PHOENIX (3TV/CBS 5) – Let’s start with a little bit of history. There was no “Arizona” monsoon until the late 1940s when a researcher from back East coined the phrase for Arizona’s switch in wind pattern from winter to summer. He called it the Sonoran Monsoon, which Arizona’s Family Chief Meteorologist Royal Norman calls “a wonderfully poetic name for our summer thunderstorm season.” It soon became common to call our summer storms “the monsoon,” and by the 1960s, the National Weather Service was working on a way to tell when the monsoon had arrived.

The dew point dilemma

The Arizona monsoon, our summer storm season, starts every year on June 15 and ends on Sept. 30. Of course, Mother Nature has little use for our calendar, so those dates are approximations. The season was not defined explicitly on the calendar until 2008. Before that, we deferred to Mother Nature and didn’t say monsoon was underway until we’d had three consecutive days of dew points above 55 degrees. The season ended when the dew point went back down. Using the dew point method, which many (particularly older Arizona natives) still prefer, the Arizona monsoon starts in early July and runs about two months, ending shortly after Labor Day.

So, why did we define the Arizona monsoon by dew point? Dew point is the measure of moisture in the atmosphere. When that number starts to climb, it’s a good indication that our weather pattern has shifted and the monsoon season has arrived. But it’s not always that simple a message to communicate. Not only was the timing of the season different year to year, but it also was inconsistent throughout the state. In Tucson, for example, the threshold for the monsoon start was 53 degrees.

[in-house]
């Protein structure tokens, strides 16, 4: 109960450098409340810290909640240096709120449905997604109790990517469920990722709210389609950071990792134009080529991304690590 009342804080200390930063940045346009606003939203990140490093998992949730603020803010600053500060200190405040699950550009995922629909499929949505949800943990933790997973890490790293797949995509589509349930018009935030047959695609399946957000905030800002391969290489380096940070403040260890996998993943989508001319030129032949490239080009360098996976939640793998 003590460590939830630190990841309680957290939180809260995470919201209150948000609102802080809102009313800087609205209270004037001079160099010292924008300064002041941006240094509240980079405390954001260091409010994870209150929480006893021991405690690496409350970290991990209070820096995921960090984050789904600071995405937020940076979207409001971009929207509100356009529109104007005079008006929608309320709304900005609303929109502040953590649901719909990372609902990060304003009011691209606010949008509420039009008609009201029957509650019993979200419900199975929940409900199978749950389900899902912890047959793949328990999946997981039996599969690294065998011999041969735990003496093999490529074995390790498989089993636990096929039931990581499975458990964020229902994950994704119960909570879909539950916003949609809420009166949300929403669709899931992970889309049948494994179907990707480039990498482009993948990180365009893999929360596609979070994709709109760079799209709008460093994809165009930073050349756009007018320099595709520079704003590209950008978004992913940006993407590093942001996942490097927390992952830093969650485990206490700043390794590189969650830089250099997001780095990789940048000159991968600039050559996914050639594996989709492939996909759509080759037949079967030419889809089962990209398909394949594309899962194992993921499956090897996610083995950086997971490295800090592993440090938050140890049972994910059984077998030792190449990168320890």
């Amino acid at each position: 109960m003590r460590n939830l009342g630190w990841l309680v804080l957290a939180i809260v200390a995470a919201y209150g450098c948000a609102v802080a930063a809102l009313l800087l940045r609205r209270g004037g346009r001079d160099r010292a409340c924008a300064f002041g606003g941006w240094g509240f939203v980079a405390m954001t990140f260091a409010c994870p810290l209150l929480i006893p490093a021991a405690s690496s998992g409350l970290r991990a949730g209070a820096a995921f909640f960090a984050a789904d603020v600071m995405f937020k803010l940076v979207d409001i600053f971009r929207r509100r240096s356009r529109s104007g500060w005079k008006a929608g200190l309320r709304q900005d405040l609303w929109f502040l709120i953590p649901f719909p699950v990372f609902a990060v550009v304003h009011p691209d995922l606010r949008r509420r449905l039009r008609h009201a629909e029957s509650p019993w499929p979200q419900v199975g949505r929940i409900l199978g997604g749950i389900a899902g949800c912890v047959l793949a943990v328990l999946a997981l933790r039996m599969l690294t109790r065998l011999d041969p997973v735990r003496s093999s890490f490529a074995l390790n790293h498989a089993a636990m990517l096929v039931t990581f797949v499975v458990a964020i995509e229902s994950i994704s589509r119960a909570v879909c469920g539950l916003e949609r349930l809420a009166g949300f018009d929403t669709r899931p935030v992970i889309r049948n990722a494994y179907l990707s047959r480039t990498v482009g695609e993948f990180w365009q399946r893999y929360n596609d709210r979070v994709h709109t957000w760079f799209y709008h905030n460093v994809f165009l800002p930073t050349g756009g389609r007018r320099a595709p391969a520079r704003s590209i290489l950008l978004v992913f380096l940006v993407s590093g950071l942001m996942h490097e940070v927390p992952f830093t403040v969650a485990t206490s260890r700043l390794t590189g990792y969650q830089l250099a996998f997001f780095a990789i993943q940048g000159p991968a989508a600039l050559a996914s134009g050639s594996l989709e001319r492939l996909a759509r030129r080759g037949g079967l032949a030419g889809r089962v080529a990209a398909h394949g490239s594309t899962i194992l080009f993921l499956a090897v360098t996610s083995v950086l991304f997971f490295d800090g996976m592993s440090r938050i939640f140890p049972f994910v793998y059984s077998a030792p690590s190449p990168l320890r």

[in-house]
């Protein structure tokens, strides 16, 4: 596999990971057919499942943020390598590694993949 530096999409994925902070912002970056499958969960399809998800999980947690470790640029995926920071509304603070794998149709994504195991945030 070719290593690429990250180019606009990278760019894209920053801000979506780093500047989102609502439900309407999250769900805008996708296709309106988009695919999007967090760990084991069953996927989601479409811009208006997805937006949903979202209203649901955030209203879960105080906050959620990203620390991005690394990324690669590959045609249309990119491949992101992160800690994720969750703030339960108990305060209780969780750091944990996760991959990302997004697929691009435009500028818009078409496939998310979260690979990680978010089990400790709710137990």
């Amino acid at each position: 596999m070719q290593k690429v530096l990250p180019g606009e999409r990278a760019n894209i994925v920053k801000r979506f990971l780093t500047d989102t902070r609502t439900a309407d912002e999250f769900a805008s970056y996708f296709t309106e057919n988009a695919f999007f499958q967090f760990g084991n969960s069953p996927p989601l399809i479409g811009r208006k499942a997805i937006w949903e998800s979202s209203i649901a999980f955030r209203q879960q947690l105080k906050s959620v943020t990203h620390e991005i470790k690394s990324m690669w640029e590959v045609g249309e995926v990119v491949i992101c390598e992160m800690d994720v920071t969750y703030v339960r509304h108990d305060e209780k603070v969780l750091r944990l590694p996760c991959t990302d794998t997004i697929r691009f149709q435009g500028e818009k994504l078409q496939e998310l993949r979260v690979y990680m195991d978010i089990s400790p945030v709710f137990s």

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Location, location, location

As moisture slowly moves into our atmosphere, storms usually start earlier in the summer in Southern Arizona and Northern Arizona than they do in the Valley. And with varying criteria for dew points with elevation, it was often confusing to people to say that the monsoon had “arrived” in some parts of our state, but not in the Valley, simply because our dew points weren’t high enough.

Dust storms are common early in the season

We also get frequent dust storms early in the monsoon, well before the “wet” part of our season arrives. But those wind and dust threats are still part of the monsoon. The National Weather Service decided it was time to take the focus off the start and end dates of the monsoon work on better-educating people about the dangers for which they should be prepared.

Legacy definition

While the Arizona monsoon is now calendar-based, many continue to go by the dew point -- now referred to as the “legacy monsoon definition” -- especially those who love the intricacies of weather.

Arizona dew points


The monsoon is a season, so saying “monsoon season,” is redundant. Talking about a “monsoon storm,” however, is appropriate.

Phoenix currents